Award Year: 2018

Tasaka Guri Guri has been delighting Maui residents and visitors with its enjoyable cross between ice cream and sherbert for over a century. Its recipe, which is a closely guarded family secret, started with Jokichi Tasaka shortly after his immigration from Japan in the early 1900s, but his son Gunji is actually the creator of the secret recipe and branded it with the name we know it by today.

As a play on the word “good” and “goodie goodie,” this well-known Maui treat certainly fits its name. Initially known as Tasaka Confectionary, Jokichi first opened his business near the railroad tracks in Kahului and featured traditional Japanese treats such as senbei (Japanese crackers), mochi, and yokan (sweet bean cake). In the 1950s, the business relocated and was renamed Tasaka Candy and Guri Guri Shop to become one of the first stores established at what is now Kahului Shopping Center.

Finally, the family moved the business to its current location at Maui Mall, where they have been a local fixture for over 40 years. Originally, all the Guri Guri was mixed by hand in large canisters. These days, they do the work using mixing machines that help them produce 40-50 gallons of Guri Guri each day.

Those who have frequented their store over the years may remember the many changes that have occurred – including a time when customers were offered azuki beans over their Guri Guri free of charge. Now well into the 21st century, the secret family recipe has passed through four generations, most recently from Gunji’s sons Setsuo and Henry Tasaka to Henry’s daughters Cindy and Gail. And many generations of Maui residents and visitors are happy that they continue the family business.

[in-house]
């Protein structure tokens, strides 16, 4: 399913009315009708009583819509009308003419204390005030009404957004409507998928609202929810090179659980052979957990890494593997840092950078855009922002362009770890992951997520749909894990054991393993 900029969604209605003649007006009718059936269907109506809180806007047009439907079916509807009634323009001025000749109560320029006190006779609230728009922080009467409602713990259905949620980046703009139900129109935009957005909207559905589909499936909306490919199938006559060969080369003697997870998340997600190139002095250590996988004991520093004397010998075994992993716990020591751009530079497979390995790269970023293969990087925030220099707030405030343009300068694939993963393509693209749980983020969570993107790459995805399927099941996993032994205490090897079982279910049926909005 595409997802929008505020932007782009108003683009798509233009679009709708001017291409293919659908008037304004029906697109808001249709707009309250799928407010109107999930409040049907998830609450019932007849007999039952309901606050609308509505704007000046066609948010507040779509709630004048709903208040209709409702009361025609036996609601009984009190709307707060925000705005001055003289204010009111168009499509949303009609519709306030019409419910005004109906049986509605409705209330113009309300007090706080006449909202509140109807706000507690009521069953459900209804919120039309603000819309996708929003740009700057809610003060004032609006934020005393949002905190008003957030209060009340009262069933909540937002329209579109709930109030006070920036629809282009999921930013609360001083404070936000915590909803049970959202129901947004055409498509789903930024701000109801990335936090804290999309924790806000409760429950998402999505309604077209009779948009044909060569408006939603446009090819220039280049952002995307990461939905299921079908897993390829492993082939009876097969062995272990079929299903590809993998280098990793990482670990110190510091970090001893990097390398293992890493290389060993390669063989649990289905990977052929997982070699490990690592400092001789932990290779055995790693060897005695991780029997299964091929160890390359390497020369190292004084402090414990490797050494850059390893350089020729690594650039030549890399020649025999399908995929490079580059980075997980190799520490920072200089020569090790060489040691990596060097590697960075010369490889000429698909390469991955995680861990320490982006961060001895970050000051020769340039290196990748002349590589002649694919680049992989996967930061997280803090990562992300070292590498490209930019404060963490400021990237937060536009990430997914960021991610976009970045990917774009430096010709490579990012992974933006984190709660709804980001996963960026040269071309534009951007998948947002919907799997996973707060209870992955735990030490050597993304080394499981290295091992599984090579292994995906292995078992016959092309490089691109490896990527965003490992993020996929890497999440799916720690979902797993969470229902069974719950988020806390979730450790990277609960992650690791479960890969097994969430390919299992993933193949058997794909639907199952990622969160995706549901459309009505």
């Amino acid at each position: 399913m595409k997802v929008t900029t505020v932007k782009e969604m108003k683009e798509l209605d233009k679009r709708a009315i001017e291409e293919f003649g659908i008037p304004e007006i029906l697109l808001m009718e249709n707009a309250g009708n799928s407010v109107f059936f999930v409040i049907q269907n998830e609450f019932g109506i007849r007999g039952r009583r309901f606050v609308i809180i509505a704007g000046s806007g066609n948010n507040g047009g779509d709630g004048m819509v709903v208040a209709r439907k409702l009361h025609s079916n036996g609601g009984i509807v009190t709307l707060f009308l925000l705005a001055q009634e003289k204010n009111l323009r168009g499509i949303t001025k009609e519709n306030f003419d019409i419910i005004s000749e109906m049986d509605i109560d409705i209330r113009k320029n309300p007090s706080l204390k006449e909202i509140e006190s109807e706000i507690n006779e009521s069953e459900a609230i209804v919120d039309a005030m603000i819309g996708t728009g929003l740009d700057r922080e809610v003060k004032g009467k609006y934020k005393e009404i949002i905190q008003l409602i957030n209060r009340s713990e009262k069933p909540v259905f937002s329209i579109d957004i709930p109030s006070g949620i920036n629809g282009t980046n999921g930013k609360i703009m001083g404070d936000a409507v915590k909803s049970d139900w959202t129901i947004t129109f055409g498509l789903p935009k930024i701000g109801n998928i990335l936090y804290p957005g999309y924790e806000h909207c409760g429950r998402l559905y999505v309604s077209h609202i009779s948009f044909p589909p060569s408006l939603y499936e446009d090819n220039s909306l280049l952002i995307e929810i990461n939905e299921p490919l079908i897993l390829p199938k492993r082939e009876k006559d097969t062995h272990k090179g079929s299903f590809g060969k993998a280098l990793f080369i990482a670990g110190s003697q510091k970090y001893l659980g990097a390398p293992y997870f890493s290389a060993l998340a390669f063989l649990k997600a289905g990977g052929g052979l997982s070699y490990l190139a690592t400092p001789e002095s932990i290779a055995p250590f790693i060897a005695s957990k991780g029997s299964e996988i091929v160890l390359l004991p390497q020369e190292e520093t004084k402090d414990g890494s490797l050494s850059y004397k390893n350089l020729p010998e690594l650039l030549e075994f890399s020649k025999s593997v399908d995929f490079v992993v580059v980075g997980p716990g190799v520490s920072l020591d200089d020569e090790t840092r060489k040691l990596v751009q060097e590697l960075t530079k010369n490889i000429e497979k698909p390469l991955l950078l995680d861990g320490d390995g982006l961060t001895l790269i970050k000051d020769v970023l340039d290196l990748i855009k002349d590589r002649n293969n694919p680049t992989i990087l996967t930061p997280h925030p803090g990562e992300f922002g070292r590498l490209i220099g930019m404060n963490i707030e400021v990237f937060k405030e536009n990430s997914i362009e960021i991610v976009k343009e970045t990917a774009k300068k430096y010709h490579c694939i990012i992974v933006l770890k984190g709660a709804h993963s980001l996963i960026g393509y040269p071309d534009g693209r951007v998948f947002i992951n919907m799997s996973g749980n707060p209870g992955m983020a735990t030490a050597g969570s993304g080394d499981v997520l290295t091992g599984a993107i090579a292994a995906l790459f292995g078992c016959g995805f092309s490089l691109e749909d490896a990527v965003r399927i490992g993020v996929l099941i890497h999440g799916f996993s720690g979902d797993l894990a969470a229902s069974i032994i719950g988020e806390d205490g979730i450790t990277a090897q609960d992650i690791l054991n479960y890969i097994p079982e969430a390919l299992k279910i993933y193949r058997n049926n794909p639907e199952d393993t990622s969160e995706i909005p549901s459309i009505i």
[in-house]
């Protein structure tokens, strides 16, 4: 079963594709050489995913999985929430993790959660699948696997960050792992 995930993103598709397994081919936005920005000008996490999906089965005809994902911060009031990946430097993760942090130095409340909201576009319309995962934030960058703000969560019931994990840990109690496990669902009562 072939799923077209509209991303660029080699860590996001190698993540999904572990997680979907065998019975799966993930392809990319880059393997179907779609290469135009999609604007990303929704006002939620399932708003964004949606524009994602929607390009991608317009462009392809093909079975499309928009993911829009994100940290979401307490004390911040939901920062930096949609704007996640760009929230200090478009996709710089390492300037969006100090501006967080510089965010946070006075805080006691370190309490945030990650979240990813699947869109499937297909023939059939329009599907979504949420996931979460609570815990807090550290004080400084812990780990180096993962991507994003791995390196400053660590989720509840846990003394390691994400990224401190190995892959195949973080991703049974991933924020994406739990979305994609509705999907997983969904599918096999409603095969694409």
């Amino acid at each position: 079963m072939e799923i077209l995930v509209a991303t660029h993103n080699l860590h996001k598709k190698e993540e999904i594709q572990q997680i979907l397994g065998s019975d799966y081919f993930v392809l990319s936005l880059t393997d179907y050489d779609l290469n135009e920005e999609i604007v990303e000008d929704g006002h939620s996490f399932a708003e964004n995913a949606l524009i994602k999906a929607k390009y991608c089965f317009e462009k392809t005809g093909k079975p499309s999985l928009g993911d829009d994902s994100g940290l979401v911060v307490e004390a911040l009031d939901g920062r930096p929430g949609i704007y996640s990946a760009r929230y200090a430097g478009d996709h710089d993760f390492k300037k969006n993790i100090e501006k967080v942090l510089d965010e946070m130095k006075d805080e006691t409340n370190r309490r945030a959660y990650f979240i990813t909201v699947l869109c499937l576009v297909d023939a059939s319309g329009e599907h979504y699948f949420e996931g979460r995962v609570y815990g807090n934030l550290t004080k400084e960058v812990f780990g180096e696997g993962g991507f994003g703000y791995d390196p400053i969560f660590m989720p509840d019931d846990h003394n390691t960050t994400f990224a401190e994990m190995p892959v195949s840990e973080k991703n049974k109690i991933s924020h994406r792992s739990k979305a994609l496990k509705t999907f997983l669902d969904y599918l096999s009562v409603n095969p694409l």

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For the Sake of the Children

The Kanji characters Kodomo No Tame Ni translates to "For the Sake of the Children". A perpetual theme for this festival, the focus is to provide an environment for families to share and learn about the Japanese culture and pass down traditions. Ancestors came here for a better life not only for themselves but for their children and for generations to come. In this spirit, we end the festival with a traditional obon dance which encourages all ages, all religious denominations, and all ethnicities to come together to dance in honor of all ancestors.

 

2018 Theme: Kizuna

 

GamanKizuna (bond)

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